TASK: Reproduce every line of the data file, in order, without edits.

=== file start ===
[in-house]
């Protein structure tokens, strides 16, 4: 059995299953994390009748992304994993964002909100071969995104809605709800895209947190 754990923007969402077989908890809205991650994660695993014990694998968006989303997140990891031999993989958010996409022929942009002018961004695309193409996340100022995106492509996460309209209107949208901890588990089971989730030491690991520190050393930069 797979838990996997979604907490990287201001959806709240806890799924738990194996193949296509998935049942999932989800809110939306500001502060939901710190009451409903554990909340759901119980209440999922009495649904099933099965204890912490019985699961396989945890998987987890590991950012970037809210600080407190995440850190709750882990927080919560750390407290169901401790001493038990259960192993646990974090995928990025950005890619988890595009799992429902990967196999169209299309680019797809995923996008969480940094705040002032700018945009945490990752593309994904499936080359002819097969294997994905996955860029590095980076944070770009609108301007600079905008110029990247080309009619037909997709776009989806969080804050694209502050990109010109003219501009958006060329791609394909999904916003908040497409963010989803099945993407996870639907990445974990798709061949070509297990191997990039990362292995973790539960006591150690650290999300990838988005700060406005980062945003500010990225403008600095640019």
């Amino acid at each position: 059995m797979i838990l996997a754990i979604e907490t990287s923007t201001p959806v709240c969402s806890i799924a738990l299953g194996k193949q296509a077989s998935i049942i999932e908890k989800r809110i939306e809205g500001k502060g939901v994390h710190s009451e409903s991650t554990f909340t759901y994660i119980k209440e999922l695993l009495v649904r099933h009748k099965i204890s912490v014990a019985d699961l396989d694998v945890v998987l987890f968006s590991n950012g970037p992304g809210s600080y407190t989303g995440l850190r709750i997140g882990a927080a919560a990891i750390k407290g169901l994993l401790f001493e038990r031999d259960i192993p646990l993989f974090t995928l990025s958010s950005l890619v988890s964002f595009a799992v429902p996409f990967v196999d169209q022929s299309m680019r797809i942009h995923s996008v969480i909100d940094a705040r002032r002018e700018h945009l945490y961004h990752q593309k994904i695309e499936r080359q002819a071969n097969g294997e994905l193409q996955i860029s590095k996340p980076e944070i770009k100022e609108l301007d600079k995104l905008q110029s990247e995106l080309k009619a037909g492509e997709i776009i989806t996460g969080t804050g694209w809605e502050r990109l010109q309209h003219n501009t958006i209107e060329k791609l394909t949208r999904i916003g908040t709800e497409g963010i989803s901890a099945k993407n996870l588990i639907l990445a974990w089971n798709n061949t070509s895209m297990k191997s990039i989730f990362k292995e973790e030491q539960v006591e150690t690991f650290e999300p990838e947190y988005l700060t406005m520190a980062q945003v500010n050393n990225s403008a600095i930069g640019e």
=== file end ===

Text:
[in-house]
């Protein structure tokens, strides 16, 4: 059995299953994390009748992304994993964002909100071969995104809605709800895209947190 754990923007969402077989908890809205991650994660695993014990694998968006989303997140990891031999993989958010996409022929942009002018961004695309193409996340100022995106492509996460309209209107949208901890588990089971989730030491690991520190050393930069 797979838990996997979604907490990287201001959806709240806890799924738990194996193949296509998935049942999932989800809110939306500001502060939901710190009451409903554990909340759901119980209440999922009495649904099933099965204890912490019985699961396989945890998987987890590991950012970037809210600080407190995440850190709750882990927080919560750390407290169901401790001493038990259960192993646990974090995928990025950005890619988890595009799992429902990967196999169209299309680019797809995923996008969480940094705040002032700018945009945490990752593309994904499936080359002819097969294997994905996955860029590095980076944070770009609108301007600079905008110029990247080309009619037909997709776009989806969080804050694209502050990109010109003219501009958006060329791609394909999904916003908040497409963010989803099945993407996870639907990445974990798709061949070509297990191997990039990362292995973790539960006591150690650290999300990838988005700060406005980062945003500010990225403008600095640019």
């Amino acid at each position: 059995m797979i838990l996997a754990i979604e907490t990287s923007t201001p959806v709240c969402s806890i799924a738990l299953g194996k193949q296509a077989s998935i049942i999932e908890k989800r809110i939306e809205g500001k502060g939901v994390h710190s009451e409903s991650t554990f909340t759901y994660i119980k209440e999922l695993l009495v649904r099933h009748k099965i204890s912490v014990a019985d699961l396989d694998v945890v998987l987890f968006s590991n950012g970037p992304g809210s600080y407190t989303g995440l850190r709750i997140g882990a927080a919560a990891i750390k407290g169901l994993l401790f001493e038990r031999d259960i192993p646990l993989f974090t995928l990025s958010s950005l890619v988890s964002f595009a799992v429902p996409f990967v196999d169209q022929s299309m680019r797809i942009h995923s996008v969480i909100d940094a705040r002032r002018e700018h945009l945490y961004h990752q593309k994904i695309e499936r080359q002819a071969n097969g294997e994905l193409q996955i860029s590095k996340p980076e944070i770009k100022e609108l301007d600079k995104l905008q110029s990247e995106l080309k009619a037909g492509e997709i776009i989806t996460g969080t804050g694209w809605e502050r990109l010109q309209h003219n501009t958006i209107e060329k791609l394909t949208r999904i916003g908040t709800e497409g963010i989803s901890a099945k993407n996870l588990i639907l990445a974990w089971n798709n061949t070509s895209m297990k191997s990039i989730f990362k292995e973790e030491q539960v006591e150690t690991f650290e999300p990838e947190y988005l700060t406005m520190a980062q945003v500010n050393n990225s403008a600095i930069g640019e």